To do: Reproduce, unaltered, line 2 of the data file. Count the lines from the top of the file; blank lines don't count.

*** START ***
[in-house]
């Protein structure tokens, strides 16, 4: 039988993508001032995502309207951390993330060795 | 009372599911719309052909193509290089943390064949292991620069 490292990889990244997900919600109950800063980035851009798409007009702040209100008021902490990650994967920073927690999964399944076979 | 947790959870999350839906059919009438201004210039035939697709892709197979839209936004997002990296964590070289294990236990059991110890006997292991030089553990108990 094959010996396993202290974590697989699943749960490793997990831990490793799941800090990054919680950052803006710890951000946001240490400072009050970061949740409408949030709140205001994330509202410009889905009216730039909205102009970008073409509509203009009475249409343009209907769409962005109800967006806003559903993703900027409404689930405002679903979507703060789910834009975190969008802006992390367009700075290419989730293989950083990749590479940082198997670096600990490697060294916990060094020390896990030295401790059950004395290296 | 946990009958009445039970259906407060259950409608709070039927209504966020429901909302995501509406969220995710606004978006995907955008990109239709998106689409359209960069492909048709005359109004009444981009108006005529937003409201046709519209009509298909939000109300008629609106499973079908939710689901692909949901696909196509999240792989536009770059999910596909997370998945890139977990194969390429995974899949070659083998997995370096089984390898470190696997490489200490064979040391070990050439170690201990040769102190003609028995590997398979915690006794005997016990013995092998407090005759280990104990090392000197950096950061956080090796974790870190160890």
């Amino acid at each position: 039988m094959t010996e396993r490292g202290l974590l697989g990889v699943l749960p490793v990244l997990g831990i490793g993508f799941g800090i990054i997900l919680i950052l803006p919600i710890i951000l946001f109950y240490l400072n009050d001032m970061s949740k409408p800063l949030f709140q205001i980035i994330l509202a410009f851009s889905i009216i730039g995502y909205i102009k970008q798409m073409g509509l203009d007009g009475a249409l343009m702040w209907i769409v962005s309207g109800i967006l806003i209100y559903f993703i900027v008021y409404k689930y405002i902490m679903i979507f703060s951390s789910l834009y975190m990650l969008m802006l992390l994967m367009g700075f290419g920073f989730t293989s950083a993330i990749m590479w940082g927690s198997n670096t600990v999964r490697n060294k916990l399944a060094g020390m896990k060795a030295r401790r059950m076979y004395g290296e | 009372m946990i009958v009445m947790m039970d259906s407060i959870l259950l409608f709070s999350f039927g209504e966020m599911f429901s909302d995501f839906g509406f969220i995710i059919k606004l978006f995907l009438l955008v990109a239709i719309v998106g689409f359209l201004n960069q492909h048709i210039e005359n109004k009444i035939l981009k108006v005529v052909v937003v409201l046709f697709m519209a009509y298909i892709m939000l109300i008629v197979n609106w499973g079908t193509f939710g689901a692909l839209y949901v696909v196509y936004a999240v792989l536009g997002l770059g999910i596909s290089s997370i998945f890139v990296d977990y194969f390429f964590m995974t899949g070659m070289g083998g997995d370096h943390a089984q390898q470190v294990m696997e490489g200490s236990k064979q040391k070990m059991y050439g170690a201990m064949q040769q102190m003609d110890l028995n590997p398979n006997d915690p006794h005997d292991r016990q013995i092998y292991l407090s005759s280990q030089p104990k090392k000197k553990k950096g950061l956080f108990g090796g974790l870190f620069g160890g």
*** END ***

């Protein structure tokens, strides 16, 4: 039988993508001032995502309207951390993330060795 | 009372599911719309052909193509290089943390064949292991620069 490292990889990244997900919600109950800063980035851009798409007009702040209100008021902490990650994967920073927690999964399944076979 | 947790959870999350839906059919009438201004210039035939697709892709197979839209936004997002990296964590070289294990236990059991110890006997292991030089553990108990 094959010996396993202290974590697989699943749960490793997990831990490793799941800090990054919680950052803006710890951000946001240490400072009050970061949740409408949030709140205001994330509202410009889905009216730039909205102009970008073409509509203009009475249409343009209907769409962005109800967006806003559903993703900027409404689930405002679903979507703060789910834009975190969008802006992390367009700075290419989730293989950083990749590479940082198997670096600990490697060294916990060094020390896990030295401790059950004395290296 | 946990009958009445039970259906407060259950409608709070039927209504966020429901909302995501509406969220995710606004978006995907955008990109239709998106689409359209960069492909048709005359109004009444981009108006005529937003409201046709519209009509298909939000109300008629609106499973079908939710689901692909949901696909196509999240792989536009770059999910596909997370998945890139977990194969390429995974899949070659083998997995370096089984390898470190696997490489200490064979040391070990050439170690201990040769102190003609028995590997398979915690006794005997016990013995092998407090005759280990104990090392000197950096950061956080090796974790870190160890």